The Atlantic was the first publication to really give a full-throated thrashing of the show, with an article published almost before the show was even over, titled, “The Banality of Seth MacFarlane’s Sexism and Racism at the Oscars.” This was followed fairly soon after by this Buzzfeed post: “9 Sexist Things That Happened at The Oscars.” I found both of these articles immediately confusing, because at no point during the show’s telecast was I struck by the thought that anything I had seen was sexist. I also didn’t find it particularly racist, though his use of race in “Django” and “Lincoln” related jokes, I could at least see where that allegation could come from. The sexism charge, though, had me truly confused.

For full disclosure, I am a white, 30-year-old male who was raised in a pretty Conservative (the big C mean’s I’m talking about politically) household. I grew up in a Conservative environment, and in all honesty, never really lived in any environment that could be considered mildly liberal until I moved to the Bay Area this past June. I say all of this to acknowledge that I would be the first to admit that there can be times when I have a “blind spot” to certain sexist/racist issues. It’s a “blind spot” much in the same way a car’s blind spot work. It’s not that I can never see it or even don’t want to, but sometimes I have to take a second look and really pay attention before I see where an offended party might be coming from with their allegation.

So it’s with that disclosure in mind that I decided to take a serious look at the allegations against the show and MacFarlane. I reviewed all nine of the item’s on Buzzfeeds list. After a serious, careful consideration, my conclusion? I still don’t see it. The “Boobs” song was purposefully sexist in a meta-way, and the actress reactions were all pre-taped, illustrating that they were more than game for the joke. The Quvenzhane Wallis/Clooney joke was a joke about Clooney liking to date young women. The Chris Brown joke doesn’t offend me because CHRIS BROWN IS AWFUL AND DOESN’T DESERVE TO BE LEFT ALONE ABOUT SAVAGELY BEATING RIHANNA. The Anniston/Tatum joke was only calling her a possible stripper in as much as it was reminding us all that Tatum was once a stripper. That joke would have worked as well if he’d had a male co-presenter instead of Anniston. The dieting joke was really no different than every other “ladies trying to fit in Oscar dresses” jokes that have been made for the last 84 years of the show. The Kardashians joke wasn’t about women, it was about the Kardashians. Is anyone really in a mood to come to their defense? The Nicholson joke allegation is simply about the fact that Nicholson is known to be a scoundrel. The Salma Hayek joke might have been sexist if the setup didn’t also include Javier Bardem, who I’m pretty sure is not a women.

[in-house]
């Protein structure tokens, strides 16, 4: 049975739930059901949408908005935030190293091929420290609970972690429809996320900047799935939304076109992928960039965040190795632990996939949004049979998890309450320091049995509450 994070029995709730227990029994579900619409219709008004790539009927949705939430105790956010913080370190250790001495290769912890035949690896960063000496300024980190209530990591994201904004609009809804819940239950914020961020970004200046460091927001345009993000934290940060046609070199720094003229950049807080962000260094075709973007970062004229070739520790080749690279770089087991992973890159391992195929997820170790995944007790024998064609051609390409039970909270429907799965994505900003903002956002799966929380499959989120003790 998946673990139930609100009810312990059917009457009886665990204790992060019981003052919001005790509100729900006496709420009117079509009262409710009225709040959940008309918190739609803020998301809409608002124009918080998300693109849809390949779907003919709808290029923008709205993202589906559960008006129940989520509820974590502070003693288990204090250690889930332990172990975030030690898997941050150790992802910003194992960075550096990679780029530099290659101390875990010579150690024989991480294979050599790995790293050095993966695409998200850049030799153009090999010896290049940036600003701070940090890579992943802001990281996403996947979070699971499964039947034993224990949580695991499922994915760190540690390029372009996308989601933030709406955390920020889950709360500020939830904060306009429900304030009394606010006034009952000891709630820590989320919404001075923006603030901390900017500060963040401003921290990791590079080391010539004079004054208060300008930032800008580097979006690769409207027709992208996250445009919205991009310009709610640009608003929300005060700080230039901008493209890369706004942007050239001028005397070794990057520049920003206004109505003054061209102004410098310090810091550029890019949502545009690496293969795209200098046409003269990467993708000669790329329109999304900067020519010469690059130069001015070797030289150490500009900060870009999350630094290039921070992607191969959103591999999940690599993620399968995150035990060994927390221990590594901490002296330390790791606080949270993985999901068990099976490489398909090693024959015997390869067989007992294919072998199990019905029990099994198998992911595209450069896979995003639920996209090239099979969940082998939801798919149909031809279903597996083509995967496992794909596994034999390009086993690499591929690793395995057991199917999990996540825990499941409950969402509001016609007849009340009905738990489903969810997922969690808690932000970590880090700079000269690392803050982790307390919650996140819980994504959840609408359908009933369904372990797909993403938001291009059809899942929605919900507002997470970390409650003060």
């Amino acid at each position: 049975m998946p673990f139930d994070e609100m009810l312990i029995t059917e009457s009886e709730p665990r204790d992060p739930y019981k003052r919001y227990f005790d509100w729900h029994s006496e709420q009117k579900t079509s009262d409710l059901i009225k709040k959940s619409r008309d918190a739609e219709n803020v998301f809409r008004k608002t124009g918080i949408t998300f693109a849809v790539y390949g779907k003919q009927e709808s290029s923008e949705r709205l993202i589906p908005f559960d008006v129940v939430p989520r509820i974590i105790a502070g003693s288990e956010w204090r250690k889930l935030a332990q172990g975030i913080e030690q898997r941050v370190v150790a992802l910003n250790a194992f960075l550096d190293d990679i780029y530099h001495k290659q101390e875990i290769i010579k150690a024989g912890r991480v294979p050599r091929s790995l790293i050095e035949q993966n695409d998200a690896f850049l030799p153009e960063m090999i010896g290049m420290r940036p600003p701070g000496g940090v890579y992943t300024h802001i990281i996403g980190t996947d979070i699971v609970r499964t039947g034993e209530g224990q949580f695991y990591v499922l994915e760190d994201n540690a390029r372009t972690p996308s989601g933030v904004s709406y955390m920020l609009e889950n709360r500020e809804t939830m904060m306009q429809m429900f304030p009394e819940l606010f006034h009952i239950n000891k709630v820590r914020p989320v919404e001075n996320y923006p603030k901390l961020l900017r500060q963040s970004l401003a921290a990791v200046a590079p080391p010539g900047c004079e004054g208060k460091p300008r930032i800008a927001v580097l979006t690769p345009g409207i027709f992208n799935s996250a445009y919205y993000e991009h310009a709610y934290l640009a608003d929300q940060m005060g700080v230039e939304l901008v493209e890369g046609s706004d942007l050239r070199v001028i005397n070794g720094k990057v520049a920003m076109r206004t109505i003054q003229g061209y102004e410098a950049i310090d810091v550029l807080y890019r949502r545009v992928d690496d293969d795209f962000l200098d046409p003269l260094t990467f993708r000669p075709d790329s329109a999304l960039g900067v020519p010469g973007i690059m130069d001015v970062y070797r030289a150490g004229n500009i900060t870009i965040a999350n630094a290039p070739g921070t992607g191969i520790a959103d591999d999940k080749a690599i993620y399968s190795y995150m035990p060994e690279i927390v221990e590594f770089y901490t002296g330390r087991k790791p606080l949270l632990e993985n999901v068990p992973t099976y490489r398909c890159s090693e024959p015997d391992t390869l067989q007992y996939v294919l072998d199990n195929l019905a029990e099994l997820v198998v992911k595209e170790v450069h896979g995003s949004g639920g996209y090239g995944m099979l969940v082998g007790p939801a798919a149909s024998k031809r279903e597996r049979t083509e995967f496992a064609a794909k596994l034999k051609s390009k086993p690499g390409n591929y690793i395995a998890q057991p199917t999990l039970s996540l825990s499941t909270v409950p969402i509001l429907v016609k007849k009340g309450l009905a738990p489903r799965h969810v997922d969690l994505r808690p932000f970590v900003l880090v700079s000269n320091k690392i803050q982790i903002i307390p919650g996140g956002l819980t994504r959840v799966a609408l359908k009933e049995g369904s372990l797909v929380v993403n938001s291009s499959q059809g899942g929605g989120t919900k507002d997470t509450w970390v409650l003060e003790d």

So of the 9 jokes that Buzzfeed labeled as sexist, the only one I’d probably give a slight nod to is the Chastain/’Zero Dark Thirty’ joke, because, well, yeah, that was just a joke about women. With all of that said, though, again, I’m fully admitting that I can have a blind-spot on these issues. However, I’ve already begun asking some women who are colleagues and former classmates, and so far, I’m not finding many people defending the “sexist” allegations. I’d also note that two of the writers who wrote the more positive reviews that I linked to earlier were women. If you were offended by these jokes, though, please feel free to describe it below in the comments. I will not argue with you about it or try to talk you out of your perception of the show/jokes; I truly want to see and understand where other people who might have been offended are coming from regarding these jokes.